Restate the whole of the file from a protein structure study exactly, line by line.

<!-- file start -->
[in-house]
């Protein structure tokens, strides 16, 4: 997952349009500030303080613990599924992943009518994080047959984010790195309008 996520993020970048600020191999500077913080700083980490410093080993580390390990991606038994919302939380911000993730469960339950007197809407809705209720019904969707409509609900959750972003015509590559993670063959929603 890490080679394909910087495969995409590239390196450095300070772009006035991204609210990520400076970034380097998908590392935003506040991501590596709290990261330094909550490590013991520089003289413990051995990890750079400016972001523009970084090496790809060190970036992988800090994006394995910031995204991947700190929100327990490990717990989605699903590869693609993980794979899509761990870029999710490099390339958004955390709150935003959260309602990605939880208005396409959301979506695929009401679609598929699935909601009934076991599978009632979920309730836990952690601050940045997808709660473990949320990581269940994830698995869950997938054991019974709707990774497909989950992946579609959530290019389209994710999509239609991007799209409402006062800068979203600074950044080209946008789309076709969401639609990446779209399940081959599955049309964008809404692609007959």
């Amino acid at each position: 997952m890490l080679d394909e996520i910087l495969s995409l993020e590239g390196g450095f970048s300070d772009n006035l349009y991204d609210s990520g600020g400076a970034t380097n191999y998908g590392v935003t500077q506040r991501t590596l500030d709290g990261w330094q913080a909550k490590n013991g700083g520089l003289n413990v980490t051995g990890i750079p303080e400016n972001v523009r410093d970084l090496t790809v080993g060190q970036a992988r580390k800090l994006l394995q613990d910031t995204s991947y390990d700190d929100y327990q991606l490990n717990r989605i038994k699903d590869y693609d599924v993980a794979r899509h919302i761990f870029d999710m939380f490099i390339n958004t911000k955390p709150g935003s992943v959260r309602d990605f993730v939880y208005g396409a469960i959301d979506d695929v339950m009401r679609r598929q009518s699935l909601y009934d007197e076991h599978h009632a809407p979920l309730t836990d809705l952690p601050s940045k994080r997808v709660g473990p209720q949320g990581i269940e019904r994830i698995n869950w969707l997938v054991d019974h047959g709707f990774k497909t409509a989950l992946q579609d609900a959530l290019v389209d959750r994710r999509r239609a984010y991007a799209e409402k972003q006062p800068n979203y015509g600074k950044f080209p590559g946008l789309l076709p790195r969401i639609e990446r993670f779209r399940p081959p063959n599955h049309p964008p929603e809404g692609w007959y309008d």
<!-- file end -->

[in-house]
């Protein structure tokens, strides 16, 4: 997952349009500030303080613990599924992943009518994080047959984010790195309008 996520993020970048600020191999500077913080700083980490410093080993580390390990991606038994919302939380911000993730469960339950007197809407809705209720019904969707409509609900959750972003015509590559993670063959929603 890490080679394909910087495969995409590239390196450095300070772009006035991204609210990520400076970034380097998908590392935003506040991501590596709290990261330094909550490590013991520089003289413990051995990890750079400016972001523009970084090496790809060190970036992988800090994006394995910031995204991947700190929100327990490990717990989605699903590869693609993980794979899509761990870029999710490099390339958004955390709150935003959260309602990605939880208005396409959301979506695929009401679609598929699935909601009934076991599978009632979920309730836990952690601050940045997808709660473990949320990581269940994830698995869950997938054991019974709707990774497909989950992946579609959530290019389209994710999509239609991007799209409402006062800068979203600074950044080209946008789309076709969401639609990446779209399940081959599955049309964008809404692609007959």
């Amino acid at each position: 997952m890490l080679d394909e996520i910087l495969s995409l993020e590239g390196g450095f970048s300070d772009n006035l349009y991204d609210s990520g600020g400076a970034t380097n191999y998908g590392v935003t500077q506040r991501t590596l500030d709290g990261w330094q913080a909550k490590n013991g700083g520089l003289n413990v980490t051995g990890i750079p303080e400016n972001v523009r410093d970084l090496t790809v080993g060190q970036a992988r580390k800090l994006l394995q613990d910031t995204s991947y390990d700190d929100y327990q991606l490990n717990r989605i038994k699903d590869y693609d599924v993980a794979r899509h919302i761990f870029d999710m939380f490099i390339n958004t911000k955390p709150g935003s992943v959260r309602d990605f993730v939880y208005g396409a469960i959301d979506d695929v339950m009401r679609r598929q009518s699935l909601y009934d007197e076991h599978h009632a809407p979920l309730t836990d809705l952690p601050s940045k994080r997808v709660g473990p209720q949320g990581i269940e019904r994830i698995n869950w969707l997938v054991d019974h047959g709707f990774k497909t409509a989950l992946q579609d609900a959530l290019v389209d959750r994710r999509r239609a984010y991007a799209e409402k972003q006062p800068n979203y015509g600074k950044f080209p590559g946008l789309l076709p790195r969401i639609e990446r993670f779209r399940p081959p063959n599955h049309p964008p929603e809404g692609w007959y309008d």